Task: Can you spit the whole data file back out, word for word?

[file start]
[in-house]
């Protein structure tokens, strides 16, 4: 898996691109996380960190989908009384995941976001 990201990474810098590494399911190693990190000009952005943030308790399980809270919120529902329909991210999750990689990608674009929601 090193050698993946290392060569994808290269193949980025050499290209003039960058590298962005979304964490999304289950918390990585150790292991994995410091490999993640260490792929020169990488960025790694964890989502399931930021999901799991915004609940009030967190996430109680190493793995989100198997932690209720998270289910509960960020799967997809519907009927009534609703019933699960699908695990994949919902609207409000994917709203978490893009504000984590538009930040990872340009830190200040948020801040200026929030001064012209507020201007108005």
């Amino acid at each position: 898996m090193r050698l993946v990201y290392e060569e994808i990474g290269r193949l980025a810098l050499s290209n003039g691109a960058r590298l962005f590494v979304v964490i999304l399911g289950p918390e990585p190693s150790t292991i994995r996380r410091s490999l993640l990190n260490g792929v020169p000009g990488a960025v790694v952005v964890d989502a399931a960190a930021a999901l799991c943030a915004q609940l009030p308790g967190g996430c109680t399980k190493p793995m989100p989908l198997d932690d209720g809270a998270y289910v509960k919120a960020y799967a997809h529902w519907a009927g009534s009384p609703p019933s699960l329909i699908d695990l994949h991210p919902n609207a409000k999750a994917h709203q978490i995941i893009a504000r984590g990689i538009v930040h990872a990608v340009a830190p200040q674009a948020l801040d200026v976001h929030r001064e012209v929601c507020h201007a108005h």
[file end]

[in-house]
């Protein structure tokens, strides 16, 4: 898996691109996380960190989908009384995941976001 990201990474810098590494399911190693990190000009952005943030308790399980809270919120529902329909991210999750990689990608674009929601 090193050698993946290392060569994808290269193949980025050499290209003039960058590298962005979304964490999304289950918390990585150790292991994995410091490999993640260490792929020169990488960025790694964890989502399931930021999901799991915004609940009030967190996430109680190493793995989100198997932690209720998270289910509960960020799967997809519907009927009534609703019933699960699908695990994949919902609207409000994917709203978490893009504000984590538009930040990872340009830190200040948020801040200026929030001064012209507020201007108005």
């Amino acid at each position: 898996m090193r050698l993946v990201y290392e060569e994808i990474g290269r193949l980025a810098l050499s290209n003039g691109a960058r590298l962005f590494v979304v964490i999304l399911g289950p918390e990585p190693s150790t292991i994995r996380r410091s490999l993640l990190n260490g792929v020169p000009g990488a960025v790694v952005v964890d989502a399931a960190a930021a999901l799991c943030a915004q609940l009030p308790g967190g996430c109680t399980k190493p793995m989100p989908l198997d932690d209720g809270a998270y289910v509960k919120a960020y799967a997809h529902w519907a009927g009534s009384p609703p019933s699960l329909i699908d695990l994949h991210p919902n609207a409000k999750a994917h709203q978490i995941i893009a504000r984590g990689i538009v930040h990872a990608v340009a830190p200040q674009a948020l801040d200026v976001h929030r001064e012209v929601c507020h201007a108005h």